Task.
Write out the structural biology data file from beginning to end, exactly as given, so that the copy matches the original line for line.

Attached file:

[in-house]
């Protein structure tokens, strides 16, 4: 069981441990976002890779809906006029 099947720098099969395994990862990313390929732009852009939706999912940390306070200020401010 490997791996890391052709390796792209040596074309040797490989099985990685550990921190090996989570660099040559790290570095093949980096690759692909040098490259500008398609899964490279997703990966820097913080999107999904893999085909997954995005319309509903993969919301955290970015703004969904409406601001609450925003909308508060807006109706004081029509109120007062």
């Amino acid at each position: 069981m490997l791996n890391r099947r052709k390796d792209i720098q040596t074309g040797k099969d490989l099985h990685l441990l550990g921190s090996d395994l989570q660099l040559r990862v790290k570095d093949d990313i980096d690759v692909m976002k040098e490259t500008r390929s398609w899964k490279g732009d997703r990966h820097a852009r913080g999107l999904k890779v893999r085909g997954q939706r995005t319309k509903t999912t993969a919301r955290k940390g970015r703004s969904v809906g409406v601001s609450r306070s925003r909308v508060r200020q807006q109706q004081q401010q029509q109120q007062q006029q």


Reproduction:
[in-house]
């Protein structure tokens, strides 16, 4: 069981441990976002890779809906006029 099947720098099969395994990862990313390929732009852009939706999912940390306070200020401010 490997791996890391052709390796792209040596074309040797490989099985990685550990921190090996989570660099040559790290570095093949980096690759692909040098490259500008398609899964490279997703990966820097913080999107999904893999085909997954995005319309509903993969919301955290970015703004969904409406601001609450925003909308508060807006109706004081029509109120007062």
């Amino acid at each position: 069981m490997l791996n890391r099947r052709k390796d792209i720098q040596t074309g040797k099969d490989l099985h990685l441990l550990g921190s090996d395994l989570q660099l040559r990862v790290k570095d093949d990313i980096d690759v692909m976002k040098e490259t500008r390929s398609w899964k490279g732009d997703r990966h820097a852009r913080g999107l999904k890779v893999r085909g997954q939706r995005t319309k509903t999912t993969a919301r955290k940390g970015r703004s969904v809906g409406v601001s609450r306070s925003r909308v508060r200020q807006q109706q004081q401010q029509q109120q007062q006029q």